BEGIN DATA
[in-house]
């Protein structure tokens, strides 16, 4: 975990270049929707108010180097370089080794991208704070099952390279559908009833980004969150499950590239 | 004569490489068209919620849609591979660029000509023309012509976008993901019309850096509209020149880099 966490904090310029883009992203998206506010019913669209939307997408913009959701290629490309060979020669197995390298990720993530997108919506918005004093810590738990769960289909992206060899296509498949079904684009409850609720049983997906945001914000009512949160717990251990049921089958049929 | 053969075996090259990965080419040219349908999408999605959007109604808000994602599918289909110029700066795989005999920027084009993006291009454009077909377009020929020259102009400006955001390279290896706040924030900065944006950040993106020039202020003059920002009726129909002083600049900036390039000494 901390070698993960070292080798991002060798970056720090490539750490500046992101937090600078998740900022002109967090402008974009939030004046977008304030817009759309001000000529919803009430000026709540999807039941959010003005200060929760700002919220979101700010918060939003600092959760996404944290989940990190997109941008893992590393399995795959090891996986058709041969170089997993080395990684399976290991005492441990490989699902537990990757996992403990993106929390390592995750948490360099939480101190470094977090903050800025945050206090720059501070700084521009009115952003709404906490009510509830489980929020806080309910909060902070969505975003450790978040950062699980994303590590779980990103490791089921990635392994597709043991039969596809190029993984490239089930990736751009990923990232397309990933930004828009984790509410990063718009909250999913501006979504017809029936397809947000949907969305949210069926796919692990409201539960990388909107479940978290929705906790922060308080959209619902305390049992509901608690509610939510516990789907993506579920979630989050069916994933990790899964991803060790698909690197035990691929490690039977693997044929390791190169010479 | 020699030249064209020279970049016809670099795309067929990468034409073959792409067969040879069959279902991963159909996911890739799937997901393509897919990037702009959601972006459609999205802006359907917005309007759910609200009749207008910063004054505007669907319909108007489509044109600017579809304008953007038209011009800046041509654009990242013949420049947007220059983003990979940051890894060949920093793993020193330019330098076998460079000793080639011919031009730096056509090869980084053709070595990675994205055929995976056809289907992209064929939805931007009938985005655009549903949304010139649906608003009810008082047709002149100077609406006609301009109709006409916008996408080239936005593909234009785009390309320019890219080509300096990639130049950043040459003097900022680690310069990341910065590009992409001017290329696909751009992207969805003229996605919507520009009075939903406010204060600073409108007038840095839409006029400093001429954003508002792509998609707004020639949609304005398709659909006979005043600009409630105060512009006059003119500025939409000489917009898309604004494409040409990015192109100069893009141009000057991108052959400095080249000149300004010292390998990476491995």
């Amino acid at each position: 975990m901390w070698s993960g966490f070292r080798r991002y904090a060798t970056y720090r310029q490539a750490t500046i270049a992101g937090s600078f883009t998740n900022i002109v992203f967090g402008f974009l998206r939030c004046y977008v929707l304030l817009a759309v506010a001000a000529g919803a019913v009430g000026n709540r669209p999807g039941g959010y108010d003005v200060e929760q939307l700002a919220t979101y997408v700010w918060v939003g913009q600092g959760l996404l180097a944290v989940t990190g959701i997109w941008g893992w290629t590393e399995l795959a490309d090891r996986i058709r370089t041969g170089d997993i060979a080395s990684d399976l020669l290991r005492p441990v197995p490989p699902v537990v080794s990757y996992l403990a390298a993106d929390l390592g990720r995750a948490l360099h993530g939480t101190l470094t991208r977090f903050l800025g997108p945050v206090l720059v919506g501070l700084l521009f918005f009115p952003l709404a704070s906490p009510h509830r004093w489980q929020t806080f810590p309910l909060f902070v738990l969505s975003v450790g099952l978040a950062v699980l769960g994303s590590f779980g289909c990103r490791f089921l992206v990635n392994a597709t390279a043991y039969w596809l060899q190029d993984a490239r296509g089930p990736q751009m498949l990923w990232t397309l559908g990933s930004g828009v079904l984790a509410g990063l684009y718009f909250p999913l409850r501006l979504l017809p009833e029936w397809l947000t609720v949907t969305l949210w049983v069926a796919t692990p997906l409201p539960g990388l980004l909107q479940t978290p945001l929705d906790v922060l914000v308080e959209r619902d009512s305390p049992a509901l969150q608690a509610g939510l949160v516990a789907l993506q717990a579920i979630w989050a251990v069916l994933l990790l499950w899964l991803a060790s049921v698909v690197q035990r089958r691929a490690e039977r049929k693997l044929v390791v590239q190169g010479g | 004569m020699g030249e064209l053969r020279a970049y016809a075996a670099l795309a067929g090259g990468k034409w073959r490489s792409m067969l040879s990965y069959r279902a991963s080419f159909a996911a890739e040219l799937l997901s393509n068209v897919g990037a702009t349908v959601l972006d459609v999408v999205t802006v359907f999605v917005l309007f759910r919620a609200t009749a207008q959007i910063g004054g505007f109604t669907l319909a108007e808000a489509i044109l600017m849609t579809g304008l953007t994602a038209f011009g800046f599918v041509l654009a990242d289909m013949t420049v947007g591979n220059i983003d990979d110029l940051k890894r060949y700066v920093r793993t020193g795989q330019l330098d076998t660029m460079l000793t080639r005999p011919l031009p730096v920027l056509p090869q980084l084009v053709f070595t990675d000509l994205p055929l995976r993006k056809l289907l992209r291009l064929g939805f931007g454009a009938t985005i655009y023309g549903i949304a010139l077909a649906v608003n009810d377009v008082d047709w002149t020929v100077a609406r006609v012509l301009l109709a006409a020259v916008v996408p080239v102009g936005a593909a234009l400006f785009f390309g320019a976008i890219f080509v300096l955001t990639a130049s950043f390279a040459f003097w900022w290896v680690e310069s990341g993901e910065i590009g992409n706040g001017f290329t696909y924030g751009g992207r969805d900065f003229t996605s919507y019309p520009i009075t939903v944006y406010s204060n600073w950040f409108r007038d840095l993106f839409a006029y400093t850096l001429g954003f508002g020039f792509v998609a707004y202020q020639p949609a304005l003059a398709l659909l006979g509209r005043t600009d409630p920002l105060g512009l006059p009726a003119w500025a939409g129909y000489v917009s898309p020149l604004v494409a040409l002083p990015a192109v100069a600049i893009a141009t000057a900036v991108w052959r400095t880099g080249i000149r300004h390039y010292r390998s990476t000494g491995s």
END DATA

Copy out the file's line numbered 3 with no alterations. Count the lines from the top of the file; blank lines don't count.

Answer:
């Amino acid at each position: 975990m901390w070698s993960g966490f070292r080798r991002y904090a060798t970056y720090r310029q490539a750490t500046i270049a992101g937090s600078f883009t998740n900022i002109v992203f967090g402008f974009l998206r939030c004046y977008v929707l304030l817009a759309v506010a001000a000529g919803a019913v009430g000026n709540r669209p999807g039941g959010y108010d003005v200060e929760q939307l700002a919220t979101y997408v700010w918060v939003g913009q600092g959760l996404l180097a944290v989940t990190g959701i997109w941008g893992w290629t590393e399995l795959a490309d090891r996986i058709r370089t041969g170089d997993i060979a080395s990684d399976l020669l290991r005492p441990v197995p490989p699902v537990v080794s990757y996992l403990a390298a993106d929390l390592g990720r995750a948490l360099h993530g939480t101190l470094t991208r977090f903050l800025g997108p945050v206090l720059v919506g501070l700084l521009f918005f009115p952003l709404a704070s906490p009510h509830r004093w489980q929020t806080f810590p309910l909060f902070v738990l969505s975003v450790g099952l978040a950062v699980l769960g994303s590590f779980g289909c990103r490791f089921l992206v990635n392994a597709t390279a043991y039969w596809l060899q190029d993984a490239r296509g089930p990736q751009m498949l990923w990232t397309l559908g990933s930004g828009v079904l984790a509410g990063l684009y718009f909250p999913l409850r501006l979504l017809p009833e029936w397809l947000t609720v949907t969305l949210w049983v069926a796919t692990p997906l409201p539960g990388l980004l909107q479940t978290p945001l929705d906790v922060l914000v308080e959209r619902d009512s305390p049992a509901l969150q608690a509610g939510l949160v516990a789907l993506q717990a579920i979630w989050a251990v069916l994933l990790l499950w899964l991803a060790s049921v698909v690197q035990r089958r691929a490690e039977r049929k693997l044929v390791v590239q190169g010479g | 004569m020699g030249e064209l053969r020279a970049y016809a075996a670099l795309a067929g090259g990468k034409w073959r490489s792409m067969l040879s990965y069959r279902a991963s080419f159909a996911a890739e040219l799937l997901s393509n068209v897919g990037a702009t349908v959601l972006d459609v999408v999205t802006v359907f999605v917005l309007f759910r919620a609200t009749a207008q959007i910063g004054g505007f109604t669907l319909a108007e808000a489509i044109l600017m849609t579809g304008l953007t994602a038209f011009g800046f599918v041509l654009a990242d289909m013949t420049v947007g591979n220059i983003d990979d110029l940051k890894r060949y700066v920093r793993t020193g795989q330019l330098d076998t660029m460079l000793t080639r005999p011919l031009p730096v920027l056509p090869q980084l084009v053709f070595t990675d000509l994205p055929l995976r993006k056809l289907l992209r291009l064929g939805f931007g454009a009938t985005i655009y023309g549903i949304a010139l077909a649906v608003n009810d377009v008082d047709w002149t020929v100077a609406r006609v012509l301009l109709a006409a020259v916008v996408p080239v102009g936005a593909a234009l400006f785009f390309g320019a976008i890219f080509v300096l955001t990639a130049s950043f390279a040459f003097w900022w290896v680690e310069s990341g993901e910065i590009g992409n706040g001017f290329t696909y924030g751009g992207r969805d900065f003229t996605s919507y019309p520009i009075t939903v944006y406010s204060n600073w950040f409108r007038d840095l993106f839409a006029y400093t850096l001429g954003f508002g020039f792509v998609a707004y202020q020639p949609a304005l003059a398709l659909l006979g509209r005043t600009d409630p920002l105060g512009l006059p009726a003119w500025a939409g129909y000489v917009s898309p020149l604004v494409a040409l002083p990015a192109v100069a600049i893009a141009t000057a900036v991108w052959r400095t880099g080249i000149r300004h390039y010292r390998s990476t000494g491995s």